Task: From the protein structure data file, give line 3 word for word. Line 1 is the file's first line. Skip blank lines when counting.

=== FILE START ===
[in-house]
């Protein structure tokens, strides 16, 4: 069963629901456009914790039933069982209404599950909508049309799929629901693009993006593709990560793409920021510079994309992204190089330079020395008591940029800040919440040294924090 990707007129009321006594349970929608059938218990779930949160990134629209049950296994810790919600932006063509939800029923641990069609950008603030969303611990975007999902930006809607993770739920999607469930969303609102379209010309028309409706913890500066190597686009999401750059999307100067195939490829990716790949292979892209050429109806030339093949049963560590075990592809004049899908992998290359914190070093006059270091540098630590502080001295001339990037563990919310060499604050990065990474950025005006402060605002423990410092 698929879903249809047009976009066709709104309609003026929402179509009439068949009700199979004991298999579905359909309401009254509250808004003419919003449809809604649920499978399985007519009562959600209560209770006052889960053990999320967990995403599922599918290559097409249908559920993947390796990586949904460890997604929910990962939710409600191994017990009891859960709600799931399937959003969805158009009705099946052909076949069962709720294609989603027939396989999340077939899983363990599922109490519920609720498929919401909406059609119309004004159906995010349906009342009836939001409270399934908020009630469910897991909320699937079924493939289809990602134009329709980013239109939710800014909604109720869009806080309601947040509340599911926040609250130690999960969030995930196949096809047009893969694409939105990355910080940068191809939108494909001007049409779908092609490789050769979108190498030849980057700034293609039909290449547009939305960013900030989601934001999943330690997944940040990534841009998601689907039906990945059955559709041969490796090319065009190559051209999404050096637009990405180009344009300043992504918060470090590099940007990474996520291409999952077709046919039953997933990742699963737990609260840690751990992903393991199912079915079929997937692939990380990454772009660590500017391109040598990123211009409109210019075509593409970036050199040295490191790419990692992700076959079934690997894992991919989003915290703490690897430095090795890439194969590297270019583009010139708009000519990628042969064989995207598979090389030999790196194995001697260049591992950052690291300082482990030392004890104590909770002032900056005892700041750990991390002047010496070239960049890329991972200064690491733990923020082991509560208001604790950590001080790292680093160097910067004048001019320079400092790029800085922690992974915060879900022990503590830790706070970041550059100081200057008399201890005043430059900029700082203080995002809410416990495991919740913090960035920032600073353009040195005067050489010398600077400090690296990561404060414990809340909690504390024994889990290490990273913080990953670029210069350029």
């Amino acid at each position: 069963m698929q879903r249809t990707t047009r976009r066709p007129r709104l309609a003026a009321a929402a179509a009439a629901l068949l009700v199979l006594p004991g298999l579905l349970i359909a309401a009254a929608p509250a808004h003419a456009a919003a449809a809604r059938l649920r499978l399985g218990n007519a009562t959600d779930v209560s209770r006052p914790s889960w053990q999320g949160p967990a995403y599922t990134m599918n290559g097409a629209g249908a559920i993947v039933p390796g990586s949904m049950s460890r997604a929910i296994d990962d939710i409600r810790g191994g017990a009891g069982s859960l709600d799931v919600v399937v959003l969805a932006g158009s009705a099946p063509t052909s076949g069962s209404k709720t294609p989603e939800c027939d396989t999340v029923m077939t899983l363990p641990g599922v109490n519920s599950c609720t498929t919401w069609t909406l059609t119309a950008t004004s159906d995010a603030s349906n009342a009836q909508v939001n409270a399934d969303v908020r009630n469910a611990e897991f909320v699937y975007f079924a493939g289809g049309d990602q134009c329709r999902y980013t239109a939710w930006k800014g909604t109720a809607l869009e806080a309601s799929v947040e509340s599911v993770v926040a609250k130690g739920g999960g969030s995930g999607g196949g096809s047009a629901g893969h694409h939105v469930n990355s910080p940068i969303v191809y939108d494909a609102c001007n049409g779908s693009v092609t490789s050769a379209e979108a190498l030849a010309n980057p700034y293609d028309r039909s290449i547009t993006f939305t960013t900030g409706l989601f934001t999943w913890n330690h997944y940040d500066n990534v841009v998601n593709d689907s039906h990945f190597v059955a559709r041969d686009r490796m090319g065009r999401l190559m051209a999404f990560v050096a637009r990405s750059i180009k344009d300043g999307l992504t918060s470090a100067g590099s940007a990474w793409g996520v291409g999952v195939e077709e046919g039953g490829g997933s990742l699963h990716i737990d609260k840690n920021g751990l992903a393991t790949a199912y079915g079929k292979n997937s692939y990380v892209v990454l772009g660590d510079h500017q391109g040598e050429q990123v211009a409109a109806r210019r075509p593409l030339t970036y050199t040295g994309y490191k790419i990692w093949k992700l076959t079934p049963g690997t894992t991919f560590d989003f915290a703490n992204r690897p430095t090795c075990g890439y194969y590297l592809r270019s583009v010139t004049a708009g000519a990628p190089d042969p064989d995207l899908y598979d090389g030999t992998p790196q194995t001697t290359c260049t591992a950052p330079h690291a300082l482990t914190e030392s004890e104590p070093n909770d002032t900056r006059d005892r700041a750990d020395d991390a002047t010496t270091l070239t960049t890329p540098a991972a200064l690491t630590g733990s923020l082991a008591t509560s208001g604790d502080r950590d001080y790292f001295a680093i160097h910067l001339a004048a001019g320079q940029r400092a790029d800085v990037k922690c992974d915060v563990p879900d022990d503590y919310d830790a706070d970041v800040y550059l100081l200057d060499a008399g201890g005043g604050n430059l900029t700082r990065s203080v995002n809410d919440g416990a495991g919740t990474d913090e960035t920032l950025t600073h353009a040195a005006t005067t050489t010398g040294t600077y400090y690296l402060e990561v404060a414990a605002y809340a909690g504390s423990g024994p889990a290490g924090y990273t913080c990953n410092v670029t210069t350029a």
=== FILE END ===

């Amino acid at each position: 069963m698929q879903r249809t990707t047009r976009r066709p007129r709104l309609a003026a009321a929402a179509a009439a629901l068949l009700v199979l006594p004991g298999l579905l349970i359909a309401a009254a929608p509250a808004h003419a456009a919003a449809a809604r059938l649920r499978l399985g218990n007519a009562t959600d779930v209560s209770r006052p914790s889960w053990q999320g949160p967990a995403y599922t990134m599918n290559g097409a629209g249908a559920i993947v039933p390796g990586s949904m049950s460890r997604a929910i296994d990962d939710i409600r810790g191994g017990a009891g069982s859960l709600d799931v919600v399937v959003l969805a932006g158009s009705a099946p063509t052909s076949g069962s209404k709720t294609p989603e939800c027939d396989t999340v029923m077939t899983l363990p641990g599922v109490n519920s599950c609720t498929t919401w069609t909406l059609t119309a950008t004004s159906d995010a603030s349906n009342a009836q909508v939001n409270a399934d969303v908020r009630n469910a611990e897991f909320v699937y975007f079924a493939g289809g049309d990602q134009c329709r999902y980013t239109a939710w930006k800014g909604t109720a809607l869009e806080a309601s799929v947040e509340s599911v993770v926040a609250k130690g739920g999960g969030s995930g999607g196949g096809s047009a629901g893969h694409h939105v469930n990355s910080p940068i969303v191809y939108d494909a609102c001007n049409g779908s693009v092609t490789s050769a379209e979108a190498l030849a010309n980057p700034y293609d028309r039909s290449i547009t993006f939305t960013t900030g409706l989601f934001t999943w913890n330690h997944y940040d500066n990534v841009v998601n593709d689907s039906h990945f190597v059955a559709r041969d686009r490796m090319g065009r999401l190559m051209a999404f990560v050096a637009r990405s750059i180009k344009d300043g999307l992504t918060s470090a100067g590099s940007a990474w793409g996520v291409g999952v195939e077709e046919g039953g490829g997933s990742l699963h990716i737990d609260k840690n920021g751990l992903a393991t790949a199912y079915g079929k292979n997937s692939y990380v892209v990454l772009g660590d510079h500017q391109g040598e050429q990123v211009a409109a109806r210019r075509p593409l030339t970036y050199t040295g994309y490191k790419i990692w093949k992700l076959t079934p049963g690997t894992t991919f560590d989003f915290a703490n992204r690897p430095t090795c075990g890439y194969y590297l592809r270019s583009v010139t004049a708009g000519a990628p190089d042969p064989d995207l899908y598979d090389g030999t992998p790196q194995t001697t290359c260049t591992a950052p330079h690291a300082l482990t914190e030392s004890e104590p070093n909770d002032t900056r006059d005892r700041a750990d020395d991390a002047t010496t270091l070239t960049t890329p540098a991972a200064l690491t630590g733990s923020l082991a008591t509560s208001g604790d502080r950590d001080y790292f001295a680093i160097h910067l001339a004048a001019g320079q940029r400092a790029d800085v990037k922690c992974d915060v563990p879900d022990d503590y919310d830790a706070d970041v800040y550059l100081l200057d060499a008399g201890g005043g604050n430059l900029t700082r990065s203080v995002n809410d919440g416990a495991g919740t990474d913090e960035t920032l950025t600073h353009a040195a005006t005067t050489t010398g040294t600077y400090y690296l402060e990561v404060a414990a605002y809340a909690g504390s423990g024994p889990a290490g924090y990273t913080c990953n410092v670029t210069t350029a």